Friday, July 25, 2014

The Economics of Star Trek: Proto-Post-Scarcity?

This piece starts with two premises that really interest me 1) That the Federation in Star Trek doesn't use money (this bothers me) and 2) That technology will soon make us exponentially more productive (this I find plausible).

And tries to bring those two together. I don't like his conclusions though. I do like the line "The Federation seems a bit like Williamsburg — a lot of artists who don’t need to work." But his idea that food is apparently free because its so cheap (plausible) but that computers in the background keep track of how much you eat to make sure you don't eat too much (why bother). I do find it plausible that "cheap things" (anything that costs less than $1000) would be so insignificant, like pennies that people wouldn't bother keeping track of them. I also agree that expensive things, like starships, couldn't possibly be free.

But he calls Star Trek a post-scarcity economy and that just isn't possible. There will always be a scarcity of reservations at the hottest restaurants (ok, maybe that is allocated by lottery like we often do now), but other things like Jake and the antique baseball card (in the DS9 episode that showed the absurdity of a barter economy), or Picard's Chateau in France. We still need money (Federation credits) for that, not just as foreign exchange.

Wednesday, July 16, 2014

The true externalties of a burger?

I applaud Bittman's valiant effort to calculate the true externality cost of a burger. Too often people make a big deal of externalities that really only add up to pennies. However the numbers he comes up with is a vast over-estimate.

The numbers don't add up. First of all, counting burgers as 11% of the obesity epidemic is way too high. Burger calories is really only a small portion of fast food calories (soda and fries are greater). And not all calories contribute to obesity. Only surplus calories. Calories eaten to keep us at a healthy weight should not count. So really the obesity calculation is maybe 10 times too high. Similarly, I checked the math on the carbon calculations. The White house number is actually fairly middle of the road. A summary of the academic literature (see Tol 2008 and follows up) finds numbers much lower than the White house number (and much lower than those produced by special interests groups). So I'd call the 15 cents for the price of carbon an upper bound. But even using the White House number, the math seems off, a quarter pound of burger (the weight of cheese here is small) is 0.0028 metric tons * $37, that's only 10 cents of externality, not the 15 cents he states.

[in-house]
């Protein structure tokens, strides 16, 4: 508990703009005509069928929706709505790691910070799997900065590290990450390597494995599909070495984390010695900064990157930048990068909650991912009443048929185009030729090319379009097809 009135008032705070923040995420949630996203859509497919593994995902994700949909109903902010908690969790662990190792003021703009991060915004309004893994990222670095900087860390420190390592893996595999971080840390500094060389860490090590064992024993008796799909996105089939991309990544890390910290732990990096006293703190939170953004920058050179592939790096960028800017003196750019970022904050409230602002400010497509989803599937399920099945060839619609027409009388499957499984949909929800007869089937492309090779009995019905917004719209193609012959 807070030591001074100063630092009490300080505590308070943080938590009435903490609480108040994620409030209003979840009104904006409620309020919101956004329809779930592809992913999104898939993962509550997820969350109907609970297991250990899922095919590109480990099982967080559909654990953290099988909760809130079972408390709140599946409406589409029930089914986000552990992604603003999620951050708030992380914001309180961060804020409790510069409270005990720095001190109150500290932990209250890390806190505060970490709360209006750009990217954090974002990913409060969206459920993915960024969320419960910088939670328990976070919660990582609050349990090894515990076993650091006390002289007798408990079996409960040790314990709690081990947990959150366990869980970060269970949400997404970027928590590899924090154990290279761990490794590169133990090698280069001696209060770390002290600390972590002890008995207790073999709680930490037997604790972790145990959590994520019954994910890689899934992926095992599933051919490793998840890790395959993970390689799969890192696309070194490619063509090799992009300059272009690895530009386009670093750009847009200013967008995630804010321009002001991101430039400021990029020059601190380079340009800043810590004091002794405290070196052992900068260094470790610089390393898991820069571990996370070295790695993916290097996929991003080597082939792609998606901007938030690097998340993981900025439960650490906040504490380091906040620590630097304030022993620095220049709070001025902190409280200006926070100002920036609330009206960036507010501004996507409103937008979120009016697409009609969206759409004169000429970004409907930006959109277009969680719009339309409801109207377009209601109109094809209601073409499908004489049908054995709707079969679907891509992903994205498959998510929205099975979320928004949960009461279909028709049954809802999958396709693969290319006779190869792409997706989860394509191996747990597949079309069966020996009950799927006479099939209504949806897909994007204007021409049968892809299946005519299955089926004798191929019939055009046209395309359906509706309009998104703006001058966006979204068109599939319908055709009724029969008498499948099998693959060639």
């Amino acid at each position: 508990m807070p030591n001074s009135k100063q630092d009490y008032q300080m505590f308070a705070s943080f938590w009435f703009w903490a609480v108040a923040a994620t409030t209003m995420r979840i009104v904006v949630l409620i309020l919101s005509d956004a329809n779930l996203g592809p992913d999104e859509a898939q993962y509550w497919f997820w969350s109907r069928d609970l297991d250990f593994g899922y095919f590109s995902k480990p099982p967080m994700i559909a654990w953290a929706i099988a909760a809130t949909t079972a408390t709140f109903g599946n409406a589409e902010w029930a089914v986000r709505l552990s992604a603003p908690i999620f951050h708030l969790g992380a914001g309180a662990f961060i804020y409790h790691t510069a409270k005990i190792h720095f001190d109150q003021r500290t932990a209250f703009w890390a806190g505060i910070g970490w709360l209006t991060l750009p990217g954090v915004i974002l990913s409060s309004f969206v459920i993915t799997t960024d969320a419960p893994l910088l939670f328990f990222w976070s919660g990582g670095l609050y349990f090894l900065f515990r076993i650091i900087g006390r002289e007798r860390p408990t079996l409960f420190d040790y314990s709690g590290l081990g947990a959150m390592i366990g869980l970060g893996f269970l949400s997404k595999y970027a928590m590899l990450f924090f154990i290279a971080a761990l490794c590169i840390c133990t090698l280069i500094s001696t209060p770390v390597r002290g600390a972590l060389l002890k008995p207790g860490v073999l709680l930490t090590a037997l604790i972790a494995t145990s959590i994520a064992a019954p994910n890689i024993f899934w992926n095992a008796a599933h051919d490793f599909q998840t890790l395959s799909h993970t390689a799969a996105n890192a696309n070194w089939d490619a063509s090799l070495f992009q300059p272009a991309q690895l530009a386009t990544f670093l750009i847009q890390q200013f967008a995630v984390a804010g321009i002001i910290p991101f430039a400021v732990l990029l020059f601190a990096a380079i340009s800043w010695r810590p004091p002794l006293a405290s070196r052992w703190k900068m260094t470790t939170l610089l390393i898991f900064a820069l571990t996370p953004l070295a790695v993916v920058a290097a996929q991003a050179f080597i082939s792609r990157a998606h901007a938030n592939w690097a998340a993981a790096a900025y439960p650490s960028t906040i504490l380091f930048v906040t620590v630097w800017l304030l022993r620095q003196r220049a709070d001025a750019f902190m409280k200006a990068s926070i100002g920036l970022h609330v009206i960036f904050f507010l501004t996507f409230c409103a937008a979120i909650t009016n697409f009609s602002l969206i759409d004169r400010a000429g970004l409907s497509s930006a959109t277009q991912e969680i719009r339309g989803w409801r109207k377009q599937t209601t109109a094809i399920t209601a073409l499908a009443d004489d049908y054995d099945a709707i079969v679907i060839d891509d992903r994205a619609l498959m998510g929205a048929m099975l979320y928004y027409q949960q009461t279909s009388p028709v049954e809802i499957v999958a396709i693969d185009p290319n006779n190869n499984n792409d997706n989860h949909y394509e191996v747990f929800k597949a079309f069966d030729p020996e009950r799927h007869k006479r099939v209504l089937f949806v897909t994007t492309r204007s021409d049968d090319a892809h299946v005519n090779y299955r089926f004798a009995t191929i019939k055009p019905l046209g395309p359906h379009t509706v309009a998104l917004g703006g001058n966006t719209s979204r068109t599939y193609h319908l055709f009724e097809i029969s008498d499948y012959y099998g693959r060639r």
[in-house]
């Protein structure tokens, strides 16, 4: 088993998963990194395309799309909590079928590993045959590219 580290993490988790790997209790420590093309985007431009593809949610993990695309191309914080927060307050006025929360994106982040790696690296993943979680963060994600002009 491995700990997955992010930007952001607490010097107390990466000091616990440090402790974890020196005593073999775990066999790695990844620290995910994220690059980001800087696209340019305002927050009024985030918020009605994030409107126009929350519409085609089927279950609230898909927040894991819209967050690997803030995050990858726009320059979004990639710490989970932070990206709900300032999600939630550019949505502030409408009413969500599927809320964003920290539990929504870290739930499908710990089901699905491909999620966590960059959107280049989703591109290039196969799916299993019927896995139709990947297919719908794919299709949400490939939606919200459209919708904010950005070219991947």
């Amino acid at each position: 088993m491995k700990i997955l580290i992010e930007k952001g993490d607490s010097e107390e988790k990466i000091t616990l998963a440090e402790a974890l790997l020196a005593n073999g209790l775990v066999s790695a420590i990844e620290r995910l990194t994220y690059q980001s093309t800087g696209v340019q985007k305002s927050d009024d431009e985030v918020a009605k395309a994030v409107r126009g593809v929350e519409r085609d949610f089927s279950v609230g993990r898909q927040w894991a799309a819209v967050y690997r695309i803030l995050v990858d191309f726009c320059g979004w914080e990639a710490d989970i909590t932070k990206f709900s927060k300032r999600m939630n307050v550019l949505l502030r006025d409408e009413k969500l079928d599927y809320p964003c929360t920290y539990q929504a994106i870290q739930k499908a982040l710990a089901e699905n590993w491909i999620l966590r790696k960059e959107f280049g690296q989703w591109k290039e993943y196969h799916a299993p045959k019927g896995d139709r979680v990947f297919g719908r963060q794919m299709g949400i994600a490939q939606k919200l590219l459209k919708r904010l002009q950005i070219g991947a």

Friday, July 11, 2014

The perils of French Socialism : Bookstore edition

This article in the NY Times claims to refute caricatures of socialistic Paris, but seems to do the opposite. France has passed laws to keep book prices high, in a bid to save a handful of bookstore owners. While I too mourn the end of bookstores, as an economist, I feel for the millions of French book consumers forced to pay higher prices. It is basic supply and demand. In the US where books are cheap, lots of people read. 76% of Americans read a book last year which is higher that most countries in Europe .Although France is not in that dataset for some reason, I couldn't find the data on France specifically, but I wouldn't be surprised if the numbers of book readers are lower in France.

Tuesday, July 08, 2014

Is it time to give up on pricing Carbon?

I've been coming to this conclusion for a while (summarized in this Tech Review article), that a price on carbon while great and likely first best, is futile given the political constraints of our global democratic system and just wasting political capital. I think the Obama Administration has come to this conclusion as well.

Ever since being there for the breakdown in talks at Copenhagen, as well as having my RAs comprehensively surveying the existing policies pertaining to climate change back at the CEA, I have come to two conclusions:

1) The political constraints are intense and binding
2) The impact of the optimal carbon price is quite small relative to existing policies.

While 2nd best, I don't think the lack of a global carbon price would be so consequential. Instead of carbon prices, we have loads of other existing policies like tax credits and fuel economy standards and renewable power mandates that put a effective price of carbon in many cases about an order of magnitude HIGHER than they need to be.

It is hard to imagine that instituting the optimal carbon tax which would raise coal electricity prices by say about 10-20%, would have much more effect on our energy system compared to the wild price swings from natural gas, or the massive tax credits and renewable mandates that have much larger effects on prices and quantities.

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